The GreenGT LMP2HG experimental hydrogen fuel-cell prototype that broke cover last year could race this season.
The Swiss group behind the car, which was demonstrated at the Spa European Le Mans Series round in September last year, has expanded its partnership with Le Mans 24 Hours organiser the Automobile Club de l'Ouest to create H24Racing, an initiative designed to take the car into competition.
The ACO, which initially supported the project under the MissionH24 banner, regards the LMP3-based car as an important stepping-stone towards the introduction of a zero-emissions class for hydrogen-powered cars at Le Mans in 2024.
GreenGT president Christophe Ricard told Motorsport.com that the ambition of his group was to race this year.
"The idea is to have our prototype racing soon; we hope and think it can be this year," he said. "But we cannot say where and when, because it all depends on the homologation of the car.
"There are no safety issues, but fuel-cell technology is new to everyone, so it is to be expected that this process will take some time."
ACO sporting director Vincent Beaumesnil explained that the intent of the H24Racing initiative was to have the car racing in one of the series under Le Mans organiser's umbrella as soon as possible.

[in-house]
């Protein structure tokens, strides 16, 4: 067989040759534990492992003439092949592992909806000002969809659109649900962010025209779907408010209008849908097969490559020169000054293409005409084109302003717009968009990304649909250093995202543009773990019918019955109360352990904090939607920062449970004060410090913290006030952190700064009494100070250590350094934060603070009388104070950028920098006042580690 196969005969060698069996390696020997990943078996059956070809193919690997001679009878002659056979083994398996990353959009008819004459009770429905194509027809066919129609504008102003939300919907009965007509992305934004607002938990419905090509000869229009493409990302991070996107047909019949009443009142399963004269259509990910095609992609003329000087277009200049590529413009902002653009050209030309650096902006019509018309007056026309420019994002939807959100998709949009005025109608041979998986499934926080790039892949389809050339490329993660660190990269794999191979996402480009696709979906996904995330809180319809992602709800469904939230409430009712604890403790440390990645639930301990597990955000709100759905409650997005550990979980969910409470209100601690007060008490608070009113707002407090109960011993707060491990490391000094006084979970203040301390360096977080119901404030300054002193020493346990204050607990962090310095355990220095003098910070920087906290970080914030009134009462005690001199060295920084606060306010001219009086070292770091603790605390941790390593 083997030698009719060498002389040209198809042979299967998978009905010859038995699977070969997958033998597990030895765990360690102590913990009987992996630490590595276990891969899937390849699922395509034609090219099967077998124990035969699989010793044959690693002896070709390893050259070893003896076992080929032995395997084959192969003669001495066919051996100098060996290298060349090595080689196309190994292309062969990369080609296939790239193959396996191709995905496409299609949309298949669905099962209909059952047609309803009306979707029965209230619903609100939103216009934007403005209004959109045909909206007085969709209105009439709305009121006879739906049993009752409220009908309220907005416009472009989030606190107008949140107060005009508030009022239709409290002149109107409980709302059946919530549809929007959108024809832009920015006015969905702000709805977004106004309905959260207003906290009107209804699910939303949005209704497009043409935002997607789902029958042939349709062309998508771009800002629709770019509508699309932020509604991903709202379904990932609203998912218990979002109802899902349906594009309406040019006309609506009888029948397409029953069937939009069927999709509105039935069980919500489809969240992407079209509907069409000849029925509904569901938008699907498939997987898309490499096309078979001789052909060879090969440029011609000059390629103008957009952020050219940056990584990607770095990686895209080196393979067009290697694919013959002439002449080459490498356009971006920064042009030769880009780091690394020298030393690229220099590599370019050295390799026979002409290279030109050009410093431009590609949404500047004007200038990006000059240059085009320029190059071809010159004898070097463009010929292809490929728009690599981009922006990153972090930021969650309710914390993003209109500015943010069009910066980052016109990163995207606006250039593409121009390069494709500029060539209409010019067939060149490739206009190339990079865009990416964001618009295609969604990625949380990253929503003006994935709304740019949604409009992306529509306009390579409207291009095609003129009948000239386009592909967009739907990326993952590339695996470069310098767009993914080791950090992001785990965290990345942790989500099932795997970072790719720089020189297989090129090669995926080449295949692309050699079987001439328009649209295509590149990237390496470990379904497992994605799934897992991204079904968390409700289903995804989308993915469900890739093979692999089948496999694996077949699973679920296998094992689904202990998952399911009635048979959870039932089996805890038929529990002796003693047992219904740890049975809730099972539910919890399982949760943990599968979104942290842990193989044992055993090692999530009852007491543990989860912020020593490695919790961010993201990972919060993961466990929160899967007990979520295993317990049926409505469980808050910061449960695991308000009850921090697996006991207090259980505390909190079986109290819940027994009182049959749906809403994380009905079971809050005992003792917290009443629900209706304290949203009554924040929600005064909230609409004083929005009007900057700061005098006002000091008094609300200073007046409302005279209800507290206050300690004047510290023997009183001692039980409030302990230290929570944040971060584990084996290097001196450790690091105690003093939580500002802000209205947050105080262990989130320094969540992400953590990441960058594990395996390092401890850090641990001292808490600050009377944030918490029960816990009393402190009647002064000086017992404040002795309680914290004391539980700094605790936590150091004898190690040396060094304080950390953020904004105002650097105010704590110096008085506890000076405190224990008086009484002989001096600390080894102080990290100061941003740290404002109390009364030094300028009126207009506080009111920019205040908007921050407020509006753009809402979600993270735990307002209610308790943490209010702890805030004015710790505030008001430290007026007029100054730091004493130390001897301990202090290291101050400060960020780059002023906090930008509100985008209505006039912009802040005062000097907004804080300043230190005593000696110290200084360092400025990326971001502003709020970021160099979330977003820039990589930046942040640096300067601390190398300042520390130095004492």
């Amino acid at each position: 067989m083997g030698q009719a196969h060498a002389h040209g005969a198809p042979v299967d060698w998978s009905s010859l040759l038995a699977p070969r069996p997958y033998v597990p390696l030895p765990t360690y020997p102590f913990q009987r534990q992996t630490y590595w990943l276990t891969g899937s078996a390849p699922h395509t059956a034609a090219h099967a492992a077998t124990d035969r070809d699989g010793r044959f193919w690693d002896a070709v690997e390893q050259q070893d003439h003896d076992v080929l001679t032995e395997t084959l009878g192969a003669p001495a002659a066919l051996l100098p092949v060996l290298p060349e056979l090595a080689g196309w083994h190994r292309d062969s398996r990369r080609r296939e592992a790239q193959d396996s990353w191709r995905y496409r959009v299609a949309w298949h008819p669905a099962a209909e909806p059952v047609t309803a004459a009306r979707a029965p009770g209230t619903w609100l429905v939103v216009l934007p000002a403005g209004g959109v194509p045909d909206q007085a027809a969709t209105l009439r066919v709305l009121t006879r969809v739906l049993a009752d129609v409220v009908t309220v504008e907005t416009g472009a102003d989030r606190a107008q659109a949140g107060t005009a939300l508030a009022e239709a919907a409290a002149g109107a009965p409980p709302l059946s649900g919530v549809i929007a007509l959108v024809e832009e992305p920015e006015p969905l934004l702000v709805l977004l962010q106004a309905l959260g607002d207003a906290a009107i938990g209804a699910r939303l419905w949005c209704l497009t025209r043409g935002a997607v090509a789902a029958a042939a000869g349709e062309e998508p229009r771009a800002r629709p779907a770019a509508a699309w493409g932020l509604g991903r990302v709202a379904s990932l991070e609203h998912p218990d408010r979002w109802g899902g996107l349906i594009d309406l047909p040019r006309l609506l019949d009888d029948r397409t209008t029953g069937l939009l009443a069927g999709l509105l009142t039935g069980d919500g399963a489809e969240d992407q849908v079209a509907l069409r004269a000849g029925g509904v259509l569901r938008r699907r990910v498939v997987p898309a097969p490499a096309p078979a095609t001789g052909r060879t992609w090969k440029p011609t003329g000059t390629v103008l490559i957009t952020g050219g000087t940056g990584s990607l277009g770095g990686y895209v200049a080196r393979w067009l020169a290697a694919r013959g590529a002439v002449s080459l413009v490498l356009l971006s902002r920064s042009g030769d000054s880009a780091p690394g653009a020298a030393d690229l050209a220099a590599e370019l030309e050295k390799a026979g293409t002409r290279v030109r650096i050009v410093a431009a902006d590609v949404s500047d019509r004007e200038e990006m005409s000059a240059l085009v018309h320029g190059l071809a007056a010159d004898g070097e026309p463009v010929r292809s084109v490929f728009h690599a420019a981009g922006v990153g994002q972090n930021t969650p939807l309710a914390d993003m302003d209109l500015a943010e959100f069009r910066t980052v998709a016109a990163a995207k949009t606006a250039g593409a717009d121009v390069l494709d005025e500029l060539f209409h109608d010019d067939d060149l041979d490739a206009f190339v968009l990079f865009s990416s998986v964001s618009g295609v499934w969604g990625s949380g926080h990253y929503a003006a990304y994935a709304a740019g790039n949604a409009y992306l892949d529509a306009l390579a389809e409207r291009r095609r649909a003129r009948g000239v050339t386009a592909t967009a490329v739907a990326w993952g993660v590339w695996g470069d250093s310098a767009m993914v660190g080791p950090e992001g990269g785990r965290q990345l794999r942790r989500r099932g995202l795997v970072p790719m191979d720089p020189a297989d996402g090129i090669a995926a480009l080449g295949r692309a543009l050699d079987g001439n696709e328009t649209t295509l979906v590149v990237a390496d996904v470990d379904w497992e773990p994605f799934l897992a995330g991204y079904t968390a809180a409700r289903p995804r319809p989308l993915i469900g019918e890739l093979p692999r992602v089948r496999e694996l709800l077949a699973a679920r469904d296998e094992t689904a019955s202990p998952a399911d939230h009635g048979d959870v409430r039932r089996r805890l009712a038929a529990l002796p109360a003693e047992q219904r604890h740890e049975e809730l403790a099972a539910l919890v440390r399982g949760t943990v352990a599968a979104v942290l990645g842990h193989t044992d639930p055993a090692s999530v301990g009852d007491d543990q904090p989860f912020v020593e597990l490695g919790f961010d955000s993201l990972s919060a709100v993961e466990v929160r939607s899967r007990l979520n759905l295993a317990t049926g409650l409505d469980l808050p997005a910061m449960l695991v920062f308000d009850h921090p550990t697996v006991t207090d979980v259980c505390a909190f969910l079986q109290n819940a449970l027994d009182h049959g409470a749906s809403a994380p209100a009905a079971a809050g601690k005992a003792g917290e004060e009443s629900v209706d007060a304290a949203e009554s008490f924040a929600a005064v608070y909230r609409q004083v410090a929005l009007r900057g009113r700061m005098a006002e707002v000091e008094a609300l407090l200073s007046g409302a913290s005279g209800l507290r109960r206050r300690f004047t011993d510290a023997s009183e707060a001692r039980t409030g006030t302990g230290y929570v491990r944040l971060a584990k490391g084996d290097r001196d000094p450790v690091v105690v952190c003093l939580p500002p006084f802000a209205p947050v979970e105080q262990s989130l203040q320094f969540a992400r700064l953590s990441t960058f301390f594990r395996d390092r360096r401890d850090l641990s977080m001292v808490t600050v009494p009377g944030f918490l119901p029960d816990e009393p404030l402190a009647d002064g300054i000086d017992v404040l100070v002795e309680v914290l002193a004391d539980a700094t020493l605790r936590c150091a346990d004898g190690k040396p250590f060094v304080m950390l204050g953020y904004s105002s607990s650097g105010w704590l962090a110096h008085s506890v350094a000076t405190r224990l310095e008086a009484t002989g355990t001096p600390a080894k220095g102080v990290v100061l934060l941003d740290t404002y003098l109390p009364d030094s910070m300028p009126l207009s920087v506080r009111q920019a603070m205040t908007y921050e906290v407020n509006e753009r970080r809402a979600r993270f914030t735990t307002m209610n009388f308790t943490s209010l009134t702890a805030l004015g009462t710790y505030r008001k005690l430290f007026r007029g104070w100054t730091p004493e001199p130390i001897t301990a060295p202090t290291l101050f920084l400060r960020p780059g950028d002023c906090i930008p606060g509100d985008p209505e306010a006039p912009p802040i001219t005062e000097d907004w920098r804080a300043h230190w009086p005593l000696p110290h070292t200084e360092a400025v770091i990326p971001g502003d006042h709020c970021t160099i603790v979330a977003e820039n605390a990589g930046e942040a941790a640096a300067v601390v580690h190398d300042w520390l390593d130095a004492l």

"It is important to bring this technology into competition on the race track as we prepare for the future and 2024," he said.
"We have the possibility to have a Garage 56-type experimental entry in all our series and we are looking for the best option."
Beaumesnil suggested that the Michelin Le Mans Cup, the ELMS support series open to LMP3 and GT3 machinery, "could be a good place for the car to start racing".
But he stressed that no decisions had been made and no timeline laid down because of the complexities of technology involved.
"There is a very serious and detailed process to undertake to have the car, all the safety components and the refuelling equipment approved for racing," he said.
"We have to take this programme step by step."
Beaumesnil didn't rule out H24Racing competing in the 24 Hours at Le Mans ahead of 2024 as part of the data-gathering exercise for the new class.
"A Garage 56 entry at Le Mans could potentially be a step in the process, but it will not be this year," he said.
The GreenGT LMP2HG is based on an ADESS 03 LMP3 car modified to take an 650bhp hydrogen fuel-cell powerplant, which can be boosted by up to 335bhp by an energy-retrieval system.
The car began testing last summer and was then demonstrated by four-time Le Mans winner and ACO consultant Yannick Dalmas at Spa.
GreenGT's first hydrogen-powered prototype, the H2 based on a chassis built by Welter Racing, had been slated for a Garage 56 entry as early as 2013.
The car finally made it onto the full Le Mans circuit during the week of the 24 Hours in 2016 when it was demonstrated by Olivier Panis.
Hartley: LMP1 was "high on priority list" after F1 exit
Rosenqvist on standby for Ford GT drive